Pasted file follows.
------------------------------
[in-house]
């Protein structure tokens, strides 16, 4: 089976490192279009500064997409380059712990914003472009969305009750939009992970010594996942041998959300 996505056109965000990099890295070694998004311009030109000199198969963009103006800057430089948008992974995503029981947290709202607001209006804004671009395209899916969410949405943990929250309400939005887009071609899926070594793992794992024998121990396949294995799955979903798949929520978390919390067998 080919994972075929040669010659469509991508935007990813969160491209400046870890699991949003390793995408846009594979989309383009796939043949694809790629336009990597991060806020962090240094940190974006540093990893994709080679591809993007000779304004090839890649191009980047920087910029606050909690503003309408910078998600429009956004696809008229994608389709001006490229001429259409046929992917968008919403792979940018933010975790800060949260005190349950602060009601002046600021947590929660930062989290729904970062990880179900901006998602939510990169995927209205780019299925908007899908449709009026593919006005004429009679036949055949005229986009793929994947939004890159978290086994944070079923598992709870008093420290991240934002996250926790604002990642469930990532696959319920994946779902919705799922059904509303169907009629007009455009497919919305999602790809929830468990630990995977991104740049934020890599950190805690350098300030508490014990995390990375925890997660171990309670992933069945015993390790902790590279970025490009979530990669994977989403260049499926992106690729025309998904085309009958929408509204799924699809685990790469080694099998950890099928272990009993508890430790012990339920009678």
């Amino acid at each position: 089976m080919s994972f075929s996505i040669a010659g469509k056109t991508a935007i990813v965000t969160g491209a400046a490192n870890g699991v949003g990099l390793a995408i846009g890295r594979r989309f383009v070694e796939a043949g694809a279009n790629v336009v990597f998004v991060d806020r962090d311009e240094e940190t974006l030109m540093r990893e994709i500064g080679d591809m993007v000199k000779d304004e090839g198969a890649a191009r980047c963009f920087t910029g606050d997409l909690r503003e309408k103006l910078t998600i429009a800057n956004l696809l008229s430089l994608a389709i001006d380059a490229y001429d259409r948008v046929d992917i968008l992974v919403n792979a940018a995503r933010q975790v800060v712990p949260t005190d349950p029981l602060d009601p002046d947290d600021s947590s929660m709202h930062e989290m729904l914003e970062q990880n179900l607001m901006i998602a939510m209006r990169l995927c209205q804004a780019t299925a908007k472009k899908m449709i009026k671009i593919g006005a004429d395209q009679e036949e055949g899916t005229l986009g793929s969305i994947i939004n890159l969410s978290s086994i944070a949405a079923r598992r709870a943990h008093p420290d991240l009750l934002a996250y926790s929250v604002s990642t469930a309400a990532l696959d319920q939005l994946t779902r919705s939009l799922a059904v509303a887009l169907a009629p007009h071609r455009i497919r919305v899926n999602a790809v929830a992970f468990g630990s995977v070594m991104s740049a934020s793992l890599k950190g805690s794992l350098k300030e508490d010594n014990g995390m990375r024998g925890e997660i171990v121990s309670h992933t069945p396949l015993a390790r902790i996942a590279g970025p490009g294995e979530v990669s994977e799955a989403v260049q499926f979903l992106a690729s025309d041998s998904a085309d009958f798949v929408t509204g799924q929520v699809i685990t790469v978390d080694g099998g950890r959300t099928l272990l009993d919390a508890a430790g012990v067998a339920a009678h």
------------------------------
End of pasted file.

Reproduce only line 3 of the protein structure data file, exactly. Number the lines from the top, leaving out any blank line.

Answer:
């Amino acid at each position: 089976m080919s994972f075929s996505i040669a010659g469509k056109t991508a935007i990813v965000t969160g491209a400046a490192n870890g699991v949003g990099l390793a995408i846009g890295r594979r989309f383009v070694e796939a043949g694809a279009n790629v336009v990597f998004v991060d806020r962090d311009e240094e940190t974006l030109m540093r990893e994709i500064g080679d591809m993007v000199k000779d304004e090839g198969a890649a191009r980047c963009f920087t910029g606050d997409l909690r503003e309408k103006l910078t998600i429009a800057n956004l696809l008229s430089l994608a389709i001006d380059a490229y001429d259409r948008v046929d992917i968008l992974v919403n792979a940018a995503r933010q975790v800060v712990p949260t005190d349950p029981l602060d009601p002046d947290d600021s947590s929660m709202h930062e989290m729904l914003e970062q990880n179900l607001m901006i998602a939510m209006r990169l995927c209205q804004a780019t299925a908007k472009k899908m449709i009026k671009i593919g006005a004429d395209q009679e036949e055949g899916t005229l986009g793929s969305i994947i939004n890159l969410s978290s086994i944070a949405a079923r598992r709870a943990h008093p420290d991240l009750l934002a996250y926790s929250v604002s990642t469930a309400a990532l696959d319920q939005l994946t779902r919705s939009l799922a059904v509303a887009l169907a009629p007009h071609r455009i497919r919305v899926n999602a790809v929830a992970f468990g630990s995977v070594m991104s740049a934020s793992l890599k950190g805690s794992l350098k300030e508490d010594n014990g995390m990375r024998g925890e997660i171990v121990s309670h992933t069945p396949l015993a390790r902790i996942a590279g970025p490009g294995e979530v990669s994977e799955a989403v260049q499926f979903l992106a690729s025309d041998s998904a085309d009958f798949v929408t509204g799924q929520v699809i685990t790469v978390d080694g099998g950890r959300t099928l272990l009993d919390a508890a430790g012990v067998a339920a009678h």